Sinantomas made of tasty pork ribs and potatoes braised in soy sauce, pineapple juice, ketchup, and cheese. It’s easy to make and full of sweet and savory flavors you’ll love as an appetizer or main dish.
I have over 550 recipes on Kawaling Pinoy, and yet even with such an extensive archive, I’ve barely scratched the surface of our Philippine cuisine. Filipino cookery is so rich and diverse; I could be blogging for a hundred years and never run of meal ideas to discover!
A case in point is this Sinantomas. I uploaded videos to my YouTube cooking channel when this pork dish popped up on my suggested video feed. I’ve never heard of it before, much less tried it, and with an intriguing combination of ingredients, I just had to make it ASAP and share the recipe with you!
What is Sinantomas
Sinantomas is a Quezon province regional variation of pork kaldereta. It’s traditionally made of pork ribs marinated and then braised in a sweet and savory mixture of soy sauce, pineapple juice, ketchup or tomato sauce, and cheese. Like in other versions of kaldereta, an assortment of vegetables such as potatoes, green peas, and bell peppers are also common additions to this hearty stew.
Although both dishes are similar in cooking procedure and a few key ingredients, I find their taste profile a bit different. Kaldereta carries a lot of heat from chili peppers, while Sinantomas has more of a sweet and tangy undertone from the pineapple juice and ketchup in the sauce.
If you ask me what I prefer over the other, I’d say both are hearty, tasty, and amazing with steamed rice!
- You can use fresh tomatoes, tomato sauce, or banana ketchup for the sauce. I went with the latter as I have a recipe for spare ribs with ketchup and pineapple that uses the condiment, and I was curious how it would work here. It turned out as delicious as I expected!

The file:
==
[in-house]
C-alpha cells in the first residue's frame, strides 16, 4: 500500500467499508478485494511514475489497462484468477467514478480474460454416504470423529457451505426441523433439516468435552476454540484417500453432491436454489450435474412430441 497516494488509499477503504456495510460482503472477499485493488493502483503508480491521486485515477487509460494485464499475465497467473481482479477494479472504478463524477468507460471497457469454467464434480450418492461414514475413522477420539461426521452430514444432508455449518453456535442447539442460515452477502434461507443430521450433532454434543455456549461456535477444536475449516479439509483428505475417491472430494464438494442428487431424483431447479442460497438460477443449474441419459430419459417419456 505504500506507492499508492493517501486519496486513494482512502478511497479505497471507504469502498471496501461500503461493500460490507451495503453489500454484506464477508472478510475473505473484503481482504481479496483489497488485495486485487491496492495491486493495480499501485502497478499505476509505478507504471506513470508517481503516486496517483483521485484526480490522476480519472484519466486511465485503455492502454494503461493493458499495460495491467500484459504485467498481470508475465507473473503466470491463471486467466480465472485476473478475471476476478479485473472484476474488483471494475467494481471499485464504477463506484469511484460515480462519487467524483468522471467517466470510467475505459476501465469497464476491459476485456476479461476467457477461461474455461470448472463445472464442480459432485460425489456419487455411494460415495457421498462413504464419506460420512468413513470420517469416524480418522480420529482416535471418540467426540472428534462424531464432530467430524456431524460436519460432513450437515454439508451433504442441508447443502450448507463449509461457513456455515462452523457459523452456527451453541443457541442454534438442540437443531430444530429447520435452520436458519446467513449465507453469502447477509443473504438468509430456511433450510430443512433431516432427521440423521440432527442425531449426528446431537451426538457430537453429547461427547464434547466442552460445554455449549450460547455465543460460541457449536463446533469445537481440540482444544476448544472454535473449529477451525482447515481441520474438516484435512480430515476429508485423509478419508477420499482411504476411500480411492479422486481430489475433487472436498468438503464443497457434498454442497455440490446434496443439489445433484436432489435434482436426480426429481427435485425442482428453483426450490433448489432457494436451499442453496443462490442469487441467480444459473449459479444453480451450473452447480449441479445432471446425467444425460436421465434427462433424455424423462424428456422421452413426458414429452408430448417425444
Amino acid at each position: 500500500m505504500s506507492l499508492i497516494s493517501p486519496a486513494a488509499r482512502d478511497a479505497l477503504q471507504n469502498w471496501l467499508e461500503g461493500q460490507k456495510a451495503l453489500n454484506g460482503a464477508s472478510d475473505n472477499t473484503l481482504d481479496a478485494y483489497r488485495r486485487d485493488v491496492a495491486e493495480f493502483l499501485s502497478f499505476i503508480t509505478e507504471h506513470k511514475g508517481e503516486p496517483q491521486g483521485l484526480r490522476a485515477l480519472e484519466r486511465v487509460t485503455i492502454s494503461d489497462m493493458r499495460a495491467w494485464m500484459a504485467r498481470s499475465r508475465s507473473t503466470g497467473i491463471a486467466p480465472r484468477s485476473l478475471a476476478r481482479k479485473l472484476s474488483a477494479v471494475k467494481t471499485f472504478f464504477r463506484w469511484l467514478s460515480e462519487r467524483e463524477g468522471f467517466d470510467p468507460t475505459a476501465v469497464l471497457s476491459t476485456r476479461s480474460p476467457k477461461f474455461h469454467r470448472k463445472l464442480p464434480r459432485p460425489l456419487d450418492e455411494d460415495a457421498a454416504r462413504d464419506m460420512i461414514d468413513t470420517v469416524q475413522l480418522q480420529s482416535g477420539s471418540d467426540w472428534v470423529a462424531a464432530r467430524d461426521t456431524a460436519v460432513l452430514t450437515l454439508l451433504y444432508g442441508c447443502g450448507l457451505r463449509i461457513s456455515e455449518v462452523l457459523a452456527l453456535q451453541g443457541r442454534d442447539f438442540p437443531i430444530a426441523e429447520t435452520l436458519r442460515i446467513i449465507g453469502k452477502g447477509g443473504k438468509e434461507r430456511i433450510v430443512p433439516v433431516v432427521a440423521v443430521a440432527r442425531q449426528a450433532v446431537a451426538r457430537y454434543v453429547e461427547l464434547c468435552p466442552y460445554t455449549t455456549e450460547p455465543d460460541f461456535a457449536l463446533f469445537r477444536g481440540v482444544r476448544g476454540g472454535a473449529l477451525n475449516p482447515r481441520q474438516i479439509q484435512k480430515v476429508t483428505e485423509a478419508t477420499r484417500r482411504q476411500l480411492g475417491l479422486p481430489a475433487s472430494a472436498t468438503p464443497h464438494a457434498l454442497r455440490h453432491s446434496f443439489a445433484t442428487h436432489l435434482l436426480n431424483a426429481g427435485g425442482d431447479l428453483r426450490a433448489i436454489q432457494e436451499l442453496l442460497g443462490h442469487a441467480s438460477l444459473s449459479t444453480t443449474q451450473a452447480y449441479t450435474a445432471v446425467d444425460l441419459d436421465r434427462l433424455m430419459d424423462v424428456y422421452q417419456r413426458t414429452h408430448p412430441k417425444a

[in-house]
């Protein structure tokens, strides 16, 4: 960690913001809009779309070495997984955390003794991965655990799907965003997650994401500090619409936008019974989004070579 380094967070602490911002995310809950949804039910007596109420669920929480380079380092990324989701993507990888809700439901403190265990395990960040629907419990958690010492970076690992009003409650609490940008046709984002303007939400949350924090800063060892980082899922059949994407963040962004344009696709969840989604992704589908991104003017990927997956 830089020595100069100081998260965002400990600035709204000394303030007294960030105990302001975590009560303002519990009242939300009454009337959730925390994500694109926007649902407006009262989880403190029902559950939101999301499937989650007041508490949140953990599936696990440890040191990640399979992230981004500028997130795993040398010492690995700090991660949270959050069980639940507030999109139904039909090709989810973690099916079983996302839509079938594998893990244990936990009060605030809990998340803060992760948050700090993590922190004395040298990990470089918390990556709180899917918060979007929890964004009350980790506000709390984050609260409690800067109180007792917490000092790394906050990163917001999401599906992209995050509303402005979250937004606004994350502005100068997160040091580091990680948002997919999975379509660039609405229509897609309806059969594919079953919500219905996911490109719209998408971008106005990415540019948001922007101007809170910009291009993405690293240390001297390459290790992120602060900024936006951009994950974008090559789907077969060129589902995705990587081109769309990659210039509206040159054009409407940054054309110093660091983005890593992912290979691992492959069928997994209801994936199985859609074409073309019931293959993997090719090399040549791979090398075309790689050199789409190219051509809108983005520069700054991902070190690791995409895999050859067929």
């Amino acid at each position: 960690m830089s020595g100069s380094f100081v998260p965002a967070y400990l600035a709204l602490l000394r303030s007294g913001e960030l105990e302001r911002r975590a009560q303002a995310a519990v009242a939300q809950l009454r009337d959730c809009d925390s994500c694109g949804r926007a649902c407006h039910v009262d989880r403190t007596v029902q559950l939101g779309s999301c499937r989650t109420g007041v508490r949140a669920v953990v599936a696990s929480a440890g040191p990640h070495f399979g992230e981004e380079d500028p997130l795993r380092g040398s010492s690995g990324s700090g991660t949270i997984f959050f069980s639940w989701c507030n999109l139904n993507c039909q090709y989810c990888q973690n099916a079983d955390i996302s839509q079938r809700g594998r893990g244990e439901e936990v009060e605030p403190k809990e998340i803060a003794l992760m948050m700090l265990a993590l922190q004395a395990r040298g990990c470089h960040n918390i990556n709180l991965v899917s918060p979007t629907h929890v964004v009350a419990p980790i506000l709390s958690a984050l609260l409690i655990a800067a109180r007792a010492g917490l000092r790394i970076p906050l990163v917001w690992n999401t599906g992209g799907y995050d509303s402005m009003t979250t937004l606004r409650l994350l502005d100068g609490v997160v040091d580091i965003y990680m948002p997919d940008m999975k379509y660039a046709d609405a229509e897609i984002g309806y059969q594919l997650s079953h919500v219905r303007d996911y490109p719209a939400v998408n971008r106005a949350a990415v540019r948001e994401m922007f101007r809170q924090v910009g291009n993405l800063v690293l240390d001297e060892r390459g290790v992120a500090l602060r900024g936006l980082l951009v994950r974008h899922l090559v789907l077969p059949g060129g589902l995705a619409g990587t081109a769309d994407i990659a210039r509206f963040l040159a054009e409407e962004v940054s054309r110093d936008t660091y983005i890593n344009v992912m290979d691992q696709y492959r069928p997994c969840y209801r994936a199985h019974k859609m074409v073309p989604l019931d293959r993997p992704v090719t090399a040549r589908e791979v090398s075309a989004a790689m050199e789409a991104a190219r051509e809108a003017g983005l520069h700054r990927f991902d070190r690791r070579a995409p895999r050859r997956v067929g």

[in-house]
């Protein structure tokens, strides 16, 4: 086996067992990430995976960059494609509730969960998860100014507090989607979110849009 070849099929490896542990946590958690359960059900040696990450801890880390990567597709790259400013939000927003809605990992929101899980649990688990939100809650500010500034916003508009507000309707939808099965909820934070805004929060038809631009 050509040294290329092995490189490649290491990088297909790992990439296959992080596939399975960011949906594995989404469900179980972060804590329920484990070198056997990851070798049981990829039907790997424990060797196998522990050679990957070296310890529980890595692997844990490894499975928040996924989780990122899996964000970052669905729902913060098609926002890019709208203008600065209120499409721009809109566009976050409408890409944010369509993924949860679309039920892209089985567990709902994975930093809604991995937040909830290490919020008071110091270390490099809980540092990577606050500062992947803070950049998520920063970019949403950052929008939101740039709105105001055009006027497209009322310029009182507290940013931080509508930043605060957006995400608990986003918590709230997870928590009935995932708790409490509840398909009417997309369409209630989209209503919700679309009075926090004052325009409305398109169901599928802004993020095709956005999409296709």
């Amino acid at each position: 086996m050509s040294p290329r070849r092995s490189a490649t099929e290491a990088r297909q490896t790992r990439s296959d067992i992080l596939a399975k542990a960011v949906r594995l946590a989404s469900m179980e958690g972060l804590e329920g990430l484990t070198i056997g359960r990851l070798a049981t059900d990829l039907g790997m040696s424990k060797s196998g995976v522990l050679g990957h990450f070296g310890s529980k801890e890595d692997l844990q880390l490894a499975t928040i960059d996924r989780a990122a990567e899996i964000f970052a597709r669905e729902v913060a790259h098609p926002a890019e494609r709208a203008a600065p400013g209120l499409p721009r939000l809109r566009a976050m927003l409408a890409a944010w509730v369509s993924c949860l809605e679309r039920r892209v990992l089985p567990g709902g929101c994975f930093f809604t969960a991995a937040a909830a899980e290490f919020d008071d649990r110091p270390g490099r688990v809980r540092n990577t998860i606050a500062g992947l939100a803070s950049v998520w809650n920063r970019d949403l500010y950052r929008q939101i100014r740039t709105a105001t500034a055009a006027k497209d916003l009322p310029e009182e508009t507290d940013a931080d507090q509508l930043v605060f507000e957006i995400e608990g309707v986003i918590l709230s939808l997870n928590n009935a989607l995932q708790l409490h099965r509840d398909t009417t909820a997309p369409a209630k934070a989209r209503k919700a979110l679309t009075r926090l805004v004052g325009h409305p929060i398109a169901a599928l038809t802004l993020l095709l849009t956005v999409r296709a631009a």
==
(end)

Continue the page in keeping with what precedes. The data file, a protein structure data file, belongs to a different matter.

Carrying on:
- I added potatoes, but I’ve seen versions of the recipe that uses Japanese yam (camote) instead. I haven’t personally tried it, but I think the natural sweetness of the camote would complement the overall taste of the dish well.
- Take the extra step of pan-frying the potatoes so they’ll hold their shape and not fall apart when added to the stew.
How to serve
Enjoy this pork stew as an appetizer (pulutan) or as a main dish. Serve with steamed rice for a hearty and tasty lunch or dinner meal!
- Transfer to a container with lid and refrigerate for up to 3 days or freeze for up to 2 months.
- Reheat in a saucepan over medium heat or in the microwave at 2 to 3-min intervals to 165 F.
Looking for more delicious flavors from Quezon province? Try hardinera! Enjoy!
- 2 pounds pork spare ribs, cut into 1 1/2 inch size
- 1 cup pineapple juice
- 1/2 cup soy sauce
- 1/4 cup banana ketchup
- 1 teaspoon salt
- 1/4 teaspoon pepper
- 1/4 cup canola oil
- 2 medium potatoes, peeled and quartered
- 1 onion, peeled and sliced thinly
- 3 cloves garlic, peeled and minced
- 1 cup water
- 1 cup frozen green peas, thawed
- 1/2 cup shredded American processed cheese (I like Eden brand)
- In a bowl, combine spare ribs, pineapple juice, soy sauce, ketchup, salt, and pepper. Marinate for about 20 to 30 minutes. Drain meat well and reserve liquid.
- In a wide pan over medium heat, heat oil. Add potatoes and cook until lightly browned. With a slotted spoon, remove from pan and set aside.
- Remove oil except for about 1 tablespoon. Add onions and garlic and cook until softened.
- Add pork and cook, stirring occasionally, until lightly browned.
- Add reserved marinade and water. Bring to a boil, skimming scum that floats on top.
- Lower heat, cover, and simmer until meat is tender.
- Add potatoes and cook for about 3 to 4 minutes or until tender.
- Add green peas and cheese. Continue to cook until green peas are heated, cheese is melted and sauce is reduced.
- Season with additional salt, if needed. Serve hot.
- You can use fresh tomatoes or tomato sauce in place of ketchup.
- You can substitute Japanese yam (camote) for the potatoes for an extra touch of sweetness.
“This website provides approximate nutrition information for convenience and as a courtesy only. Nutrition data is gathered primarily from the USDA Food Composition Database, whenever available, or otherwise other online calculators.”